Various important STRATFOR SITREPS

Some of the massive output from STRATFOR.COM today so far. hey and its only 1:00

Egypt: Coptic Priest’s Death Sparks Protests
February 23, 2011
A Coptic priest was killed in his southern Egypt home, triggering demonstrations by Christians numbering in the thousands, AP reported Feb. 23. The priest was found in his home, and had been stabbed, according to a fellow clergyman, who added that neighbors had seen masked men leave the apartment shouting “Allahu akbar.” About 3,000 protesters clashed with Muslim shop owners the night of Feb. 22, smashing the windows of a police car in Assiut city.

Israel: Troops Fire On Militants Following Bomb Attack
February 23, 2011
Israeli tank fire wounded 11 people, including at least six militants, in the Gaza Strip Feb. 23 following an attack on an Israeli patrol, the military and Palestinian officials said, AP reported. The Israeli military said its tanks fired on militants after the militants detonated a bomb targeting the Israeli patrol near the border. Militants then fired mortars at the soldiers. Gaza health officials say two of the wounded militants were in serious condition. Islamic Jihad and Hamas militants said they fired mortars at the troops.

European Union: States, NATO Forces Set Up Blockades Against Libyan Refugees
February 23, 2011
The European Union states of the Mediterranean, including Spain, France and Italy, with the help of NATO forces, have set up sea and air blockades against the infiltration of Libyan refugees, Voice of Israel reported Feb. 23.

Libya: Al Qaeda Creates Islamist Emirate In Derna – Interior Ministry
February 23, 2011
According to the Libyan Foreign Ministry, al Qaeda has created an “Islamist Emirate” in Derna, Libya, Al Arabiya reported Feb. 23.

Somalia: Pirates Add Ammunition, Men To Secure Hijacked Vessels
February 23, 2011
Somali pirates are ferrying ammunition and men to 30 hijacked vessels still under their control and threatened to kill more hostages after four U.S. citizens were killed in a standoff on Feb. 22, AP reported Feb. 23, citing a statement by a pirate claiming to be named Adowe Osman Ali. Ali said that about 20 pirates used to guard every ship, but now numbers are ranging between 60 and 70 pirates. Pirates are more alert now than any time before, Ali said, adding that they have warned foreign ships not to get near to hijacked vessels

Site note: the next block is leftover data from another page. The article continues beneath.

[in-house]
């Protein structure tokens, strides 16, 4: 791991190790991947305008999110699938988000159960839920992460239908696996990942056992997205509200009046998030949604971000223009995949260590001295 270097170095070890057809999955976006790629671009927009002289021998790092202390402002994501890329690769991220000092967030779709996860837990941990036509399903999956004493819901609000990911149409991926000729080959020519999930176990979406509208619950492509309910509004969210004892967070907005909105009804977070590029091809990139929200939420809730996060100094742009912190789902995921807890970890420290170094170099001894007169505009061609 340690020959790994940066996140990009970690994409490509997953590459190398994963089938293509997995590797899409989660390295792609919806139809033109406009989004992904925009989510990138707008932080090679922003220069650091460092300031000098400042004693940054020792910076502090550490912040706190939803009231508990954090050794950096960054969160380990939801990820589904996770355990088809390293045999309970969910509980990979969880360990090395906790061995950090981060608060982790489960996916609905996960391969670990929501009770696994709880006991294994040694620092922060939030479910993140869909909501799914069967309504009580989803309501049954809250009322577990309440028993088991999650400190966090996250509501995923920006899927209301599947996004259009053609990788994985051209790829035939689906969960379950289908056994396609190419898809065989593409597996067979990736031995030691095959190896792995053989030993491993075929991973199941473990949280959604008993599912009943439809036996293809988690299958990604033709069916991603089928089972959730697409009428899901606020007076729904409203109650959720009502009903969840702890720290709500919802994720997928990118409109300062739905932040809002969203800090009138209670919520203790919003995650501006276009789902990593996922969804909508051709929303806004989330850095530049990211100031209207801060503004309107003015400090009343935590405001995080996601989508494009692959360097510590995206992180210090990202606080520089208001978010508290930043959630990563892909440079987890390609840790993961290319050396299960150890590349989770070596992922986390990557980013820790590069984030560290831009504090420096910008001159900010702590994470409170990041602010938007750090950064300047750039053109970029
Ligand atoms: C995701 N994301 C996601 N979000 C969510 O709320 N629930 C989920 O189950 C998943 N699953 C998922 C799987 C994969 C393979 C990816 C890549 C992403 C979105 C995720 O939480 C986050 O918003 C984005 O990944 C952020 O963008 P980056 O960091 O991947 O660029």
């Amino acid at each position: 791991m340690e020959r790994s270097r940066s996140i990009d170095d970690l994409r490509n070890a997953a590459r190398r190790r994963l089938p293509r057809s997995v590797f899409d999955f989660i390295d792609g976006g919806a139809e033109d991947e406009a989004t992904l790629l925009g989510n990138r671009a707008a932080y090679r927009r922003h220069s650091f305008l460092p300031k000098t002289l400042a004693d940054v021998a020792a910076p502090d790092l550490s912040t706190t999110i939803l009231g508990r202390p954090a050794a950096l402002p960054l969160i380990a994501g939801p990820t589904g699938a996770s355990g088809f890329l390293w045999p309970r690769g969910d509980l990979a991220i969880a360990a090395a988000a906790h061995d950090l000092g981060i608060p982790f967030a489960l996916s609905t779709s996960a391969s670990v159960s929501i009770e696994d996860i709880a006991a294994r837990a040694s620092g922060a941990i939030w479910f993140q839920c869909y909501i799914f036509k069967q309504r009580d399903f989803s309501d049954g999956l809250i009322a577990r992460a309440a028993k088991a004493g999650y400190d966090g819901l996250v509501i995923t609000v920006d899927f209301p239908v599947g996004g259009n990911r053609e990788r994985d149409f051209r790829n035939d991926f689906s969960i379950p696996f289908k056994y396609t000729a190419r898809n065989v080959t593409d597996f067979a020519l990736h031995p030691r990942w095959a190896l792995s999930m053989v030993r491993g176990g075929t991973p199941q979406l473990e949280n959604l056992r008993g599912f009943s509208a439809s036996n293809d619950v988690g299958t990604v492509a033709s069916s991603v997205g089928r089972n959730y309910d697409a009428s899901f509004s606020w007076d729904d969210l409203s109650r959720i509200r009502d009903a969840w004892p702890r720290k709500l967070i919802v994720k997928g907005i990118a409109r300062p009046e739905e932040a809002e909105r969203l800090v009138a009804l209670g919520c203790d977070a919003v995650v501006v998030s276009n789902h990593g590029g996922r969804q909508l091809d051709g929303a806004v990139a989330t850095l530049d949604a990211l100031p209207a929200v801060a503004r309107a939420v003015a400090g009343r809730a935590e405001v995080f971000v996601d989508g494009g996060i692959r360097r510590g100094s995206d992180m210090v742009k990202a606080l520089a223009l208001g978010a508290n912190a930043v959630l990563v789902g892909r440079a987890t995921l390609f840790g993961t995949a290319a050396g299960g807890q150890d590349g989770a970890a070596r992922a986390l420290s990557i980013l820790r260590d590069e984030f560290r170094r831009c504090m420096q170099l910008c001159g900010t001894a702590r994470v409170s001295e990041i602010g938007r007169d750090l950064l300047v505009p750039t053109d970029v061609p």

Libya Islamists ‘seize arms, take hostages’

From Middle-East-Online

TRIPOLI – Islamist gunmen have stormed a military arms depot in Libya and a nearby port and seized numerous weapons and army vehicles after killing four soldiers, a security official said on Sunday.

The group also took several hostages, both soldiers and civilians, and is “threatening to execute them unless a siege by security forces is lifted” in Al-Baida, the official said, asking not to be named.

“This criminal gang assaulted an army weapons depot and seized 250 weapons, killed four soldiers and wounded 16 others” in the Wednesday operation in Derna, which lies east of Al-Baida and 1,300 kilometres from Tripoli.

“Army Colonel Adnan al-Nwisri joined them and provided them with a rocket-propelled grenade launcher, three pieces of anti-aircraft artillery and 70 Kalashnikov” assault rifles, the source said.

On Friday, he said they attacked the port in Derna and seized an assortment of 70 military vehicles.

It was not immediately clear who the civilians were or where they had been taken hostage.

The group calls itself the “Islamic Emirate of Barqa,” after the ancient name of a region of northwest Libya, and the official said its leadership is made up of former Al-Qaeda fighters previously released from jail. Continue Reading →